|Cat-eLog Data Sheet|
|Scientific Name||Baryancistrus demantoides Werneke, Sabaj, Lujan & Armbruster, 2005|
|Common Names||L200, Hi Fin Green Phantom Pleco|
|Type Locality||Río Orinoco drainage, Río Ventuari near ornamental fish market, in river, 04.07565°, -066.89285°, Venezuela, Amazonas,|
|Pronunciation||bah ree ann siss truss - dee man toy dees|
|Etymology||Greek, barys = heavy + Greek, agkistron = hook - Essentially "Heavy Ancistrus". The specific name refers to a demantoid, a type of garnet that ranges in color from yellowish green to brownish green and it is in reference to the color of the fish. The word comes from the obsolete German word diemant meaning diamond and the Greek suffix -oïdes meaning to resemble|
|Size||150mm or 5.9" SL. Find near, nearer or same sized spp.|
|Identification||The colouration of this fish can only really be confused with Hemiancistrus subviridis. The key to tell these two apart is that the dorsal fin and the adipose fin are connected in this species, and separated in the Hemiancistrus species. Furthermore, have a look at the shape of the mouth. H. subviridis has a almost perfectly round mouth, while B. demantoides shows a more rectangular mouth.
On a more technical side, this is the keys to distinquish the fish from original species description: Baryancistrus demantoides can be distinguished from all other Loricariids except Baryancistrus niveatus, Parancistrus, and Spectracanthicus by having the dorsal and adipose fins connected by an expanded posterior section of the dorsal-fin membrane. Baryancistrus demantoides can be separated from the other species with connected dorsal fins by having a yellow-olive color with white or cream colored spots (vs. typically dark with white, gold, or no spots); from other Baryancistrus with the dorsal fins connected by having the spots only on the anterior portion on the body (vs. all over), from Parancistrus by not being dorsoventrally flattened, and from Spectracanthicus by having greater than 30 teeth per jaw ramus (vs. less than 25). There is one other described species of Baryancistrus (B. longipinnis) that has an expanded posterior membrane of the dorsal fin, but the membrane does not connect to the adipose fin as in B. demantoides and B. longipinnis lacks light spots.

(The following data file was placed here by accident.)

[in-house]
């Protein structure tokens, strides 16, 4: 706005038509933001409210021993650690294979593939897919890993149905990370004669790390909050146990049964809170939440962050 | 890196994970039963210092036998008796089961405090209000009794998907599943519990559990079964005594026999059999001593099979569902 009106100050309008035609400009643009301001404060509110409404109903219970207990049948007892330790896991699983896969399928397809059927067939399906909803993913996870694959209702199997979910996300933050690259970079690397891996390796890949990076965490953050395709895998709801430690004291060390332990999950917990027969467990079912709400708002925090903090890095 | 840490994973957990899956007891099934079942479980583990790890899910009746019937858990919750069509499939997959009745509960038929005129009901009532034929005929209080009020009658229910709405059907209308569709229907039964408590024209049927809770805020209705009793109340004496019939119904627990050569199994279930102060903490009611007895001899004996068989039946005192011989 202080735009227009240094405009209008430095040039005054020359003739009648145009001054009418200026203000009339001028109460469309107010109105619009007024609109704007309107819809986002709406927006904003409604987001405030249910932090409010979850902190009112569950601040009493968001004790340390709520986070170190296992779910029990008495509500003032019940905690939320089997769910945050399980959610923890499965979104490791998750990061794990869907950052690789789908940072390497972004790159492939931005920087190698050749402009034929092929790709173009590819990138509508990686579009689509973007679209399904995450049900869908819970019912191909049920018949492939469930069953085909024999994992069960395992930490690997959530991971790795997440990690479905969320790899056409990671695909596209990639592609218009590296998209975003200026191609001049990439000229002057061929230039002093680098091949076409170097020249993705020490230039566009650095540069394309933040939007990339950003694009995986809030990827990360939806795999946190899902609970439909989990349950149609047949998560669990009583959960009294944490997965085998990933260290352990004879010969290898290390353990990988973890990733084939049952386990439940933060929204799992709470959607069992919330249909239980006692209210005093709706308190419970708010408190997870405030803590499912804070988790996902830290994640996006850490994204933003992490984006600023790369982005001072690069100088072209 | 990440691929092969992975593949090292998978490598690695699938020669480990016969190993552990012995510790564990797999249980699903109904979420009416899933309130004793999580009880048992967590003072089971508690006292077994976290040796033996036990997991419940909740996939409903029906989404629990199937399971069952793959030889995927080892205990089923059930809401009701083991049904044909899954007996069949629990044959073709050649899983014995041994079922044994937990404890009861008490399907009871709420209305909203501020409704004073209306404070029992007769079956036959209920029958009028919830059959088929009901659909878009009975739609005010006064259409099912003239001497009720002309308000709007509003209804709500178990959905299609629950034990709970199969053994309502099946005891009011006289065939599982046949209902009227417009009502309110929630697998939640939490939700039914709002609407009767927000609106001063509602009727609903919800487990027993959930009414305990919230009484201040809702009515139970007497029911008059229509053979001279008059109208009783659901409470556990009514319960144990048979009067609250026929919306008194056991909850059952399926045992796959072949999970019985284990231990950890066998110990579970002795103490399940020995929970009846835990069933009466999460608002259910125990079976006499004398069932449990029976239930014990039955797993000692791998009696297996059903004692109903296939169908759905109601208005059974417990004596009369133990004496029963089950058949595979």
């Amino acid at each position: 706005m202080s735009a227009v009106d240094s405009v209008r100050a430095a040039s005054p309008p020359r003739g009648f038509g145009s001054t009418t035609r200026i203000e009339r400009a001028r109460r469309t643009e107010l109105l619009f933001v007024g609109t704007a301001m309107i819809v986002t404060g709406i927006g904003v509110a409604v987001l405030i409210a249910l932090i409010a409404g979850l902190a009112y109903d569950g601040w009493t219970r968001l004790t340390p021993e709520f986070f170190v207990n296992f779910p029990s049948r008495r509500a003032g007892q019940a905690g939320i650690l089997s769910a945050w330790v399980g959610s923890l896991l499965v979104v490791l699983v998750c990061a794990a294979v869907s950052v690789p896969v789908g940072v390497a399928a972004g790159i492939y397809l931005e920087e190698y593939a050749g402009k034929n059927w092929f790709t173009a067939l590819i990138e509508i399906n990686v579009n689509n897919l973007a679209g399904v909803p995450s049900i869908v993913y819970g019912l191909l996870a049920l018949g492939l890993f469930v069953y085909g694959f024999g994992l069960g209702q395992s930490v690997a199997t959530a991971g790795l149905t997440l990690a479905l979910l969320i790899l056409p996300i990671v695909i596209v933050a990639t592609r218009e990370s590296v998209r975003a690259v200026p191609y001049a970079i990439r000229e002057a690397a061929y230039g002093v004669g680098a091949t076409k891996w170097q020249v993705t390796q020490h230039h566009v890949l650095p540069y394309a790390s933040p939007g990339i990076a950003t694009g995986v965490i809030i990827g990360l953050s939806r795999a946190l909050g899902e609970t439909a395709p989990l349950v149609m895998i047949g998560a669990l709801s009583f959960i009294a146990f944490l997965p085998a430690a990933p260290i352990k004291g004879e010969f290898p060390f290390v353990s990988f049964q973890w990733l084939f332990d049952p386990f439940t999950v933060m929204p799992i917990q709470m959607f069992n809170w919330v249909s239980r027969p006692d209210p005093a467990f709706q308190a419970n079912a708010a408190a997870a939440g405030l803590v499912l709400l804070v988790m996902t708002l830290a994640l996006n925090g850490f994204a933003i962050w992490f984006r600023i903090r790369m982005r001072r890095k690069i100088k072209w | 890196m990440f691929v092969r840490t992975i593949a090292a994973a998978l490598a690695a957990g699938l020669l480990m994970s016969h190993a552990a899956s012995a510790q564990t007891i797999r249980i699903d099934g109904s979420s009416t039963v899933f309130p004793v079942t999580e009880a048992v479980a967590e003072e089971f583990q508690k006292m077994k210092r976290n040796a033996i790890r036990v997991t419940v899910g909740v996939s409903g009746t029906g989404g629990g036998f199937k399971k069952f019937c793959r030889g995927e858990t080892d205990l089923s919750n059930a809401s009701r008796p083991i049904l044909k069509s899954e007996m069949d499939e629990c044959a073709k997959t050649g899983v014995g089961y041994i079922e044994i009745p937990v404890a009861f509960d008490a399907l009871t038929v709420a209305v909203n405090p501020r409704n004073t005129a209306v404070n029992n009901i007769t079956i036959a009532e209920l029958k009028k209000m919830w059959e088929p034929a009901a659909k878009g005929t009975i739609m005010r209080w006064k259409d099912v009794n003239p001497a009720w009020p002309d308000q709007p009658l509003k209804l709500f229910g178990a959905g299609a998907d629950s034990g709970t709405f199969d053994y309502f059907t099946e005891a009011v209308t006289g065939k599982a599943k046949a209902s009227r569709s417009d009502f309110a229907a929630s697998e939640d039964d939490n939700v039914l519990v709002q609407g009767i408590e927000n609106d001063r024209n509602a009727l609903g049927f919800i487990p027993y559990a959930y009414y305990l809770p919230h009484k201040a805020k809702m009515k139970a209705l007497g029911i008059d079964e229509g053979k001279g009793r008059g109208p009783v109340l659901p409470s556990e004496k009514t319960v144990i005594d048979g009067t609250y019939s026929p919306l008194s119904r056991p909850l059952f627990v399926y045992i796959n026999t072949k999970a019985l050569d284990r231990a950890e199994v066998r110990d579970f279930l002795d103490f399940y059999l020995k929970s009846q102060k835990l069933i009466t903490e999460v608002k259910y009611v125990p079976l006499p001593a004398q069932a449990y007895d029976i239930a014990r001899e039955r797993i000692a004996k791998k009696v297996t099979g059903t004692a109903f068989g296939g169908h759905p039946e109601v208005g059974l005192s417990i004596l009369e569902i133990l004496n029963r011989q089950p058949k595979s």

|Sexing||Mature males have broader head and more notable odontodes at the cheek and pectoral fins.|
|Distribution||Río Orinoco at its confluence with the río Ventuari and the lower río Ventuari upstream into the río Guapuchi.
Orinoco (click on these areas to find other species found there)
Orinoco, Upper Orinoco, Ventuari (click on these areas to find other species found there)
Orinoco, Upper Orinoco, Ventuari, Guapuchi (click on these areas to find other species found there)
|pH||6.0 - 7.8|
|Temperature||24.0-27.0°C or 75.2-80.6°F (Show species within this range)|
|Feeding||Should be fed a mainly vegetarian diet, with plenty of fibre in the diet. Algae wafers as well as fresh vegetables such as courgette (zucchini) and tubers such as potato and sweet potato are good foods.|
|Furniture||In nature they are found on granite rocks, so a tank decorated with smooth rocks would be suitable.|
|Compatibility||Peaceful, but can be mildly territorial.|
|Suggested Tankmates||Suitable with most small to medium sized peaceful fish.|
|Breeding Reports||There is no breeding report.|
|References||Neotropical Ichthyology, 3(4):533-542, 2005|
|Registered Keepers||Keeping this species? Why not .
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|More on Baryancistrus demantoides|
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|Last Update||2018 Mar 10 05:01 (species record created: 2005 Dec 22 00:00)|